The foundation of SISMod analysis is a series of modules, taking into account household incomes and expenditure and estimating demand/supply/price transmission elasticities based on data from household surveys, national food price collection systems, and other assessments. The process determines the interaction between production and income-generation decisions (income effects) and consumption decisions (price effects), which quantify the impacts of price changes and income changes on household food consumption. 


SISMod-Light adopts the Agricultural Household Model approach developed by Singh et al. (1986). In this model, household consumption decisions are based on household income, which comprises agricultural profits as well as wages, remittances and any other type of income. Income generation and the allocation of income to expenditure are based on separable decisions, which maximize income and utility in a two-step process. The Agricultural Household Model incorporates both household production and consumption. It integrates price effects – which are presumed to be exogenous – and takes interactions between them into account.


Unlike in pure consumer models, in the Agricultural Household Model the household budget is not fixed but endogenous and depends on production decisions that contribute to income through agricultural profits. This implies that the additional effects of agricultural profits, which can be simultaneously positive and negative, are added to the standard Slutsky equation  (Taylor, 2003). For example, an increase in the price of staples unleashes to two opposing forces: the traditional price effects (where household food demand decreases when the price rises), and the opposing effect of agricultural profits (which, by contributing to household total income, lift budget constraints thereby increasing household food demand). Therefore, a change in price of a given commodity affects both supply and demand decisions. 



The key concept of the model is shown in the following diagram showing the framework:



Two-Stage Food Demand System


1st Stage – Linear Expenditure System (LES)

The first stage of the demand system models consumption decisions by allocating total expenditure to broad commodity groups. For example, the broad commodity groups include food, clothing, utilities, housing, transport, communication, and personal and health care. A Seemingly Unrelated Regression is used to estimate a Linear Expenditure System (LES) for the first stage of the demand system. LES is a widely used traditional approach functional form derived from maximization of the utility function subject to the expenditure restriction. It was derived by Stone (1954) and expressed as:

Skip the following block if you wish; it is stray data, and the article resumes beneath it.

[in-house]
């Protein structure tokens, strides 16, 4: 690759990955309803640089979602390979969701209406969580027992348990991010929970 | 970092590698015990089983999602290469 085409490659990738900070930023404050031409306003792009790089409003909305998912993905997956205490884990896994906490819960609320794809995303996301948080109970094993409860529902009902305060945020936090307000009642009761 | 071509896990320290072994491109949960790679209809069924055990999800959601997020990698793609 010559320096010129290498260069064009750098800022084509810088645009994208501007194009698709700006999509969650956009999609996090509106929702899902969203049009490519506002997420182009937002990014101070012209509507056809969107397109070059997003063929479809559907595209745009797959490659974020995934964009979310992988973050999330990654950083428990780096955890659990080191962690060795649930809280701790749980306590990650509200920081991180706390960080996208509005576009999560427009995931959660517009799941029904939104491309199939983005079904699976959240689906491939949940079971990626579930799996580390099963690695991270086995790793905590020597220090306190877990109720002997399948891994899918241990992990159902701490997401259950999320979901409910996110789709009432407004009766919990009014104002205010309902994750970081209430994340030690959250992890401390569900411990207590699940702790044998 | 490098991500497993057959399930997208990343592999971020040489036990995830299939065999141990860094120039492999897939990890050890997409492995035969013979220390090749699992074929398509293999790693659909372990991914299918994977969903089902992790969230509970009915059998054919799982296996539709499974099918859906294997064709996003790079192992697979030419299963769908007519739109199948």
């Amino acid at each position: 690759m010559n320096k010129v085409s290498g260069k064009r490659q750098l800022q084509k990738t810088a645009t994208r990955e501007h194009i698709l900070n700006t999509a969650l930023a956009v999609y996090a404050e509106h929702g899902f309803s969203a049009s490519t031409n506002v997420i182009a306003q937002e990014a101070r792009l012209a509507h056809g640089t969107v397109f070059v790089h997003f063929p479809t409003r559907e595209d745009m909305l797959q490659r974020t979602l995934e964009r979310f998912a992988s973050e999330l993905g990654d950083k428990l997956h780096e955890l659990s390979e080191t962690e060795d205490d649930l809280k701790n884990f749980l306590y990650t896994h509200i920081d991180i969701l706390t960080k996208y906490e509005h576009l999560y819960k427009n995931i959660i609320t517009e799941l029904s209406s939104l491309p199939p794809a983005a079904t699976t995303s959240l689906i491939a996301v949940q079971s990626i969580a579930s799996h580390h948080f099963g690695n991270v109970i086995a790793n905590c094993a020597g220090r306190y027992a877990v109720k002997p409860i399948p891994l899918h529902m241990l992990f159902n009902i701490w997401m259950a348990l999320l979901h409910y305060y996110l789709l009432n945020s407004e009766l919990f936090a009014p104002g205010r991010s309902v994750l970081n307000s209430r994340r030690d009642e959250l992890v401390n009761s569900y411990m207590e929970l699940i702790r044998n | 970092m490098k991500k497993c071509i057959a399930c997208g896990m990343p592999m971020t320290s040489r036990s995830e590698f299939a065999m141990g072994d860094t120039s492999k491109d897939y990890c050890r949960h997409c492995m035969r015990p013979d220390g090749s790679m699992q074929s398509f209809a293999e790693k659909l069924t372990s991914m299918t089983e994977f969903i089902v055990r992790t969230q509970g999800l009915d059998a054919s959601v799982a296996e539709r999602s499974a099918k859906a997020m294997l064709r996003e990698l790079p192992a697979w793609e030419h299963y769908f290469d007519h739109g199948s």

2nd Stage – Linear Almost Ideal Demand System (LAIDS)

In the second stage, a Linear Almost Ideal Demand System (LAIDS) (Deaton, 1986) is estimated for the food groups: rice, cassava, other cereals, pulses, vegetables and fruits, meat, eggs and dairy products, sugar and oils, and other food. LAIDS models consumption decisions by allocating food expenditure to food groups.


Per Capita Dietary Energy Consumption (DEC)


Per Capita Dietary Energy Consumption (DEC) is the amount of food, in kilocalorie (kcal) per day, for each individual in the total population (FAO, 2008). DEC is converted from food consumption in quantities, which derived from the 2nd stage demand system, by using energy conversion factors. It would be used to estimate food security indicators in the model.




Key Outputs of SISMod


  • Proportion of food-energy-deficient population

dietary energy consumption below an acceptable threshold;​


  • Depth of hunger measured in kcal/person/day 

deficit in absolute terms between the average dietary energy consumption and the dietary energy threshold;


  • Food gap measured in kg/person/month

the cereal equivalent of the depth of hunger;


  • Total food assistance needed to meet the needs

measured in metric tons/year.


SISMod outputs for different population groups can be visualized as charts or tables in the SISMod Tool.

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For more information, contact:


Economic and Market Analysis Unit

© WFP 2015  Last update on 18/06/2015

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